4-14 Many Jews had a superstitious or idolatrous respect for

angels, because they had received the law and other tidings of

the Divine will by their ministry. They looked upon them as

mediators between God and men, and some went so far as to pay

them a kind of religious homage or worship. Thus it was

necessary that the apostle should insist, not only on Christ's

being the Creator of all things, and therefore of angels

themselves, but as being the risen and exalted Messiah in human

nature, to whom angels, authorities, and powers are made

subject. To prove this, several passages are brought from the

Old Testament. On comparing what God there says of the angels,

with what he says to Christ, the inferiority of the angels to

Christ plainly appears. Here is the office of the angels; they

are God's ministers or servants, to do his pleasure. But, how

much greater things are said of Christ by the Father! And let us

own and honour him as God; for if he had not been God, he had

never done the Mediator's work, and had never worn the

Mediator's crown. It is declared how Christ was qualified for

the office of Mediator, and how he was confirmed in it: he has

the name Messiah from his being anointed. Only as Man he has his

fellows, and as anointed with the Holy Spirit; but he is above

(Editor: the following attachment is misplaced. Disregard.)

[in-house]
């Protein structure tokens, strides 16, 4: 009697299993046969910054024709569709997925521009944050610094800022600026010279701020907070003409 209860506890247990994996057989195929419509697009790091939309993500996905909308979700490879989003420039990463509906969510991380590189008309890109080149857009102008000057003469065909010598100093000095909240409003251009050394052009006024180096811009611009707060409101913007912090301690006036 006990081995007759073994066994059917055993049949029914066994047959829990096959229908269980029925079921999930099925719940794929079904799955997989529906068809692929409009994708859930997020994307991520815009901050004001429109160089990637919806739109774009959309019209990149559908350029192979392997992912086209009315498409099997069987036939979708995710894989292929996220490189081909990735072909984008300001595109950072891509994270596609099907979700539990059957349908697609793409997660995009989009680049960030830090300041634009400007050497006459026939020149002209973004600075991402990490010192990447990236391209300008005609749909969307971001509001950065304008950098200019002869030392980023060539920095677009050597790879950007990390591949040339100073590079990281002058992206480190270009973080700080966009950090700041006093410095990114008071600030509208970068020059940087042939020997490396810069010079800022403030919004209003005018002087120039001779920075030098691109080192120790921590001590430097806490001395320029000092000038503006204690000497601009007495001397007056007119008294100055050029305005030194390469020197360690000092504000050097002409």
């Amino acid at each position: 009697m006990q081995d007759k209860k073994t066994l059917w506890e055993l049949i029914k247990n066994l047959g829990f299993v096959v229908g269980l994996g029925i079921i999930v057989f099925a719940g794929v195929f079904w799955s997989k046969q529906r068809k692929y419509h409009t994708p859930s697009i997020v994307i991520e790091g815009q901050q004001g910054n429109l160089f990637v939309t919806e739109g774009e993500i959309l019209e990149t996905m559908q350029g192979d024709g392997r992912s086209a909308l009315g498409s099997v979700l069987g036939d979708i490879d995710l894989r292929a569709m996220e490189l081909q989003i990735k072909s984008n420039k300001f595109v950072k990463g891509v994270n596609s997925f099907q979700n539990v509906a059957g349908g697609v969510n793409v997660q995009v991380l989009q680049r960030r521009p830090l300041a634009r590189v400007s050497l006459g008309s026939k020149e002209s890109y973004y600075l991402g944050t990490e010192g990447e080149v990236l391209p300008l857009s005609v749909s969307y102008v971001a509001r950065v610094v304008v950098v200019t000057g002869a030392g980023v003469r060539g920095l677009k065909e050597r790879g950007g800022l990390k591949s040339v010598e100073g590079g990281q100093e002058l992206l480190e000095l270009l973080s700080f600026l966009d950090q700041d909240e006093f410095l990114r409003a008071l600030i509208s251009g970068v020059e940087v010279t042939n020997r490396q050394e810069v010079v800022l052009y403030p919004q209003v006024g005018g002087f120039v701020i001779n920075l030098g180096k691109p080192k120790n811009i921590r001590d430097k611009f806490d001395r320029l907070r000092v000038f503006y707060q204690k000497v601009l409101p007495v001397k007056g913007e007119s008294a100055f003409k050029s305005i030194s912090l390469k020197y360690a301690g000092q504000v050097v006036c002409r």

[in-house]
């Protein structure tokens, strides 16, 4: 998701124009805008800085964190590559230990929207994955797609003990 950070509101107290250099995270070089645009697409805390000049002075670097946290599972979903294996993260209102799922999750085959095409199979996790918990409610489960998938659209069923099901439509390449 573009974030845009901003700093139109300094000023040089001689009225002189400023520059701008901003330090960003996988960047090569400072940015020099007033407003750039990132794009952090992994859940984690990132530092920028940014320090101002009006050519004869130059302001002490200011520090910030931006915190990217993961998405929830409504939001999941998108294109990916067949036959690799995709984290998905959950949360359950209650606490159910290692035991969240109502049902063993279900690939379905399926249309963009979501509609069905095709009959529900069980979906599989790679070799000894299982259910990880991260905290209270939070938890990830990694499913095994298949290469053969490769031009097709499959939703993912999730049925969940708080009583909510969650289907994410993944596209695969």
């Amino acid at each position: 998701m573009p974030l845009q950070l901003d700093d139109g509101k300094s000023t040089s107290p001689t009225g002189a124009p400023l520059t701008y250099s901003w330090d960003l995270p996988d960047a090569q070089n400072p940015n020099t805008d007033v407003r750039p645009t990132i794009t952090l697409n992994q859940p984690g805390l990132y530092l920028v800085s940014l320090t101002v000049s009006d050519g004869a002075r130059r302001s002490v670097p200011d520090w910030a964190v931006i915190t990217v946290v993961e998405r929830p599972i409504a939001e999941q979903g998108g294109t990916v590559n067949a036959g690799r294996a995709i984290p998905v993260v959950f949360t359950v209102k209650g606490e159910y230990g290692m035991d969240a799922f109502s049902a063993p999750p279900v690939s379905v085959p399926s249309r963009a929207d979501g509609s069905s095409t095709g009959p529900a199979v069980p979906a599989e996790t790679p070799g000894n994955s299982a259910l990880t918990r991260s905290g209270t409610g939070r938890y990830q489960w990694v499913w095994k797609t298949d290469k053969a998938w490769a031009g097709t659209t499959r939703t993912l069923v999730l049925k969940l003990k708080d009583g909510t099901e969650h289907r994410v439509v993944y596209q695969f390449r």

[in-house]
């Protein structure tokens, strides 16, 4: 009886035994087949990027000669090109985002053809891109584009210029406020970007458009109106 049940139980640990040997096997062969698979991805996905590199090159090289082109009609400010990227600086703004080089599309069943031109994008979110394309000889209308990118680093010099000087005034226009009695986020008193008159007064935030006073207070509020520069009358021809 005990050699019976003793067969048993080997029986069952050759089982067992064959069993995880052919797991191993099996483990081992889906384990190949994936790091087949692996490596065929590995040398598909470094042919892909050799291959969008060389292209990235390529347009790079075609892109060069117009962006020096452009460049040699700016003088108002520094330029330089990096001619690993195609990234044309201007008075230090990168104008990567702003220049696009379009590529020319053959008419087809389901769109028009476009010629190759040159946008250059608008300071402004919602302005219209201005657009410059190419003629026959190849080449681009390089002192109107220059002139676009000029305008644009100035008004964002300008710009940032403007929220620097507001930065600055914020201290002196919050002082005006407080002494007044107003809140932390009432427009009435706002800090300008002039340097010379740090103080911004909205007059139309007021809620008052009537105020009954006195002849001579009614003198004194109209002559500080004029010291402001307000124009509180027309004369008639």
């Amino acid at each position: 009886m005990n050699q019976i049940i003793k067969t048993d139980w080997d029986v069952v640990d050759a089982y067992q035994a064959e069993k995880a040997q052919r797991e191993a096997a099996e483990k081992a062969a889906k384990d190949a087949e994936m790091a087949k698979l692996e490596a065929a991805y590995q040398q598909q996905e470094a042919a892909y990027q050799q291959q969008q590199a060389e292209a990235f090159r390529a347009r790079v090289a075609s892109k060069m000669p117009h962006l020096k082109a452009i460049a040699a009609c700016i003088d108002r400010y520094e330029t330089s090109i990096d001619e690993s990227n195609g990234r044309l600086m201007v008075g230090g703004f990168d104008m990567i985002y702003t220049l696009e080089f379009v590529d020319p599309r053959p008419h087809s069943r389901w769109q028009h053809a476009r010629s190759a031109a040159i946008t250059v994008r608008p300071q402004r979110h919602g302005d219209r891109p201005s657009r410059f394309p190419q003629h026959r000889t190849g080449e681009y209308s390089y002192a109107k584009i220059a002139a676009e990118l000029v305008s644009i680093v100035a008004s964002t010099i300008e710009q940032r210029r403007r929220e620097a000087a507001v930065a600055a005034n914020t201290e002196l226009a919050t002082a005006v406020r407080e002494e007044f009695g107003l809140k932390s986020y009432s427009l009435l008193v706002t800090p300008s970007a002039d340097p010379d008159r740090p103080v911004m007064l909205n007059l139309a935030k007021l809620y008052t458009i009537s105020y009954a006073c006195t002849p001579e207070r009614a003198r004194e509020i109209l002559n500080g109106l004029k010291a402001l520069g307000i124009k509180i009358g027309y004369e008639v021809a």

all prophets, priests, and kings, that ever were employed in the

service of God on earth. Another passage of Scripture, #Ps

102:25-27|, is recited, in which the Almighty power of the Lord

Jesus Christ is declared, both in creating the world and in

changing it. Christ will fold up this world as a garment, not to

be abused any longer, not to be used as it has been. As a

sovereign, when his garments of state are folded and put away,

is a sovereign still, so our Lord, when he has laid aside the

earth and heavens like a vesture, shall be still the same. Let

us not then set our hearts upon that which is not what we take

it to be, and will not be what it now is. Sin has made a great

change in the world for the worse, and Christ will make a great

change in it for the better. Let the thoughts of this make us

watchful, diligent, and desirous of that better world. The

Saviour has done much to make all men his friends, yet he has

enemies. But they shall be made his footstool, by humble

submission, or by utter destruction. Christ shall go on

conquering and to conquer. The most exalted angels are but

ministering spirits, mere servants of Christ, to execute his

commands. The saints, at present, are heirs, not yet come into

possession. The angels minister to them in opposing the malice

and power of evil spirits, in protecting and keeping their

bodies, instructing and comforting their souls, under Christ and

the Holy Ghost. Angels shall gather all the saints together at

the last day, when all whose hearts and hopes are set upon

perishing treasures and fading glories, will be driven from

Christ's presence into everlasting misery.